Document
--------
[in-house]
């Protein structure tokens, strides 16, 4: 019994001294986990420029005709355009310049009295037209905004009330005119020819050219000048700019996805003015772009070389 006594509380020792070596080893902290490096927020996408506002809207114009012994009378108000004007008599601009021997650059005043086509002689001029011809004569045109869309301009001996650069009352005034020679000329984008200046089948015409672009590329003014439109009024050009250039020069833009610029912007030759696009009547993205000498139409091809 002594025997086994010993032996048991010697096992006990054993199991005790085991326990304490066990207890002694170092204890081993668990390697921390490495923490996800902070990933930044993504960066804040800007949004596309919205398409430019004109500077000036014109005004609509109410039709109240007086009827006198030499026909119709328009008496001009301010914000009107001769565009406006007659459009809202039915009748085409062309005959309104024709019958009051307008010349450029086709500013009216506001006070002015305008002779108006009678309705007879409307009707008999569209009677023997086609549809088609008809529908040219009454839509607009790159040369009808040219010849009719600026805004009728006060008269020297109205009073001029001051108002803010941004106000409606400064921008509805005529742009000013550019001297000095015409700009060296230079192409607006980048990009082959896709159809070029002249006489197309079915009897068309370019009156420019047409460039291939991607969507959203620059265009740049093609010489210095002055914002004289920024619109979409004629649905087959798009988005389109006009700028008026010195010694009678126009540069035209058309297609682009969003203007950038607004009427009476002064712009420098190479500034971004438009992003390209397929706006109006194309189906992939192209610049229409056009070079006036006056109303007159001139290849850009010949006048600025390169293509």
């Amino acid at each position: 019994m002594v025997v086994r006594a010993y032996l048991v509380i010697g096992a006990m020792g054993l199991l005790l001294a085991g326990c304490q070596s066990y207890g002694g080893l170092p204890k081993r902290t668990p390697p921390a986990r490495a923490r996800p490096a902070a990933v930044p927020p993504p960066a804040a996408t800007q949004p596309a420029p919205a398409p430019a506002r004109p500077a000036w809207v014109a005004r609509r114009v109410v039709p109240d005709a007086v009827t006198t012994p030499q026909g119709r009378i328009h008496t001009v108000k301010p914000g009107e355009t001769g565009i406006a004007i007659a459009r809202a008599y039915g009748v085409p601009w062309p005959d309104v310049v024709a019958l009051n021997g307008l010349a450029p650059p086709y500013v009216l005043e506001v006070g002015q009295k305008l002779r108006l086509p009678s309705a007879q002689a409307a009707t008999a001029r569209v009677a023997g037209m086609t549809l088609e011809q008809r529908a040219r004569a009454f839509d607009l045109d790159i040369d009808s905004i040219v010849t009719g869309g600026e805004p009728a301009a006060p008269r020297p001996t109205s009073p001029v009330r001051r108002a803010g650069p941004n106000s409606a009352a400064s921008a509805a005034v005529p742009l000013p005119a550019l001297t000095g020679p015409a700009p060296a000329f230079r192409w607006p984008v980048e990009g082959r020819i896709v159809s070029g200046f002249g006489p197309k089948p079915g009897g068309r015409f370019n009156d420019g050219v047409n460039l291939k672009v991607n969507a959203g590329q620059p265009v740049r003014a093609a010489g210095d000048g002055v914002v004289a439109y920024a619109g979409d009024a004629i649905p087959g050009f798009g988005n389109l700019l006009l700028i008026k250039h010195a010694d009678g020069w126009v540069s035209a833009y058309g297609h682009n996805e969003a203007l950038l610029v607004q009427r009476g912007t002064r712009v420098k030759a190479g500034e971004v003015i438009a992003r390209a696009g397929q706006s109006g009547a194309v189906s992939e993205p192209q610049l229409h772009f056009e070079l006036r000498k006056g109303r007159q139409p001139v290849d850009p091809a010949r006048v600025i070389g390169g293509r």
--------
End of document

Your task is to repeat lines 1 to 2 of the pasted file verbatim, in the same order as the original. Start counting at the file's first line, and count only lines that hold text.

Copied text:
[in-house]
């Protein structure tokens, strides 16, 4: 019994001294986990420029005709355009310049009295037209905004009330005119020819050219000048700019996805003015772009070389 006594509380020792070596080893902290490096927020996408506002809207114009012994009378108000004007008599601009021997650059005043086509002689001029011809004569045109869309301009001996650069009352005034020679000329984008200046089948015409672009590329003014439109009024050009250039020069833009610029912007030759696009009547993205000498139409091809 002594025997086994010993032996048991010697096992006990054993199991005790085991326990304490066990207890002694170092204890081993668990390697921390490495923490996800902070990933930044993504960066804040800007949004596309919205398409430019004109500077000036014109005004609509109410039709109240007086009827006198030499026909119709328009008496001009301010914000009107001769565009406006007659459009809202039915009748085409062309005959309104024709019958009051307008010349450029086709500013009216506001006070002015305008002779108006009678309705007879409307009707008999569209009677023997086609549809088609008809529908040219009454839509607009790159040369009808040219010849009719600026805004009728006060008269020297109205009073001029001051108002803010941004106000409606400064921008509805005529742009000013550019001297000095015409700009060296230079192409607006980048990009082959896709159809070029002249006489197309079915009897068309370019009156420019047409460039291939991607969507959203620059265009740049093609010489210095002055914002004289920024619109979409004629649905087959798009988005389109006009700028008026010195010694009678126009540069035209058309297609682009969003203007950038607004009427009476002064712009420098190479500034971004438009992003390209397929706006109006194309189906992939192209610049229409056009070079006036006056109303007159001139290849850009010949006048600025390169293509």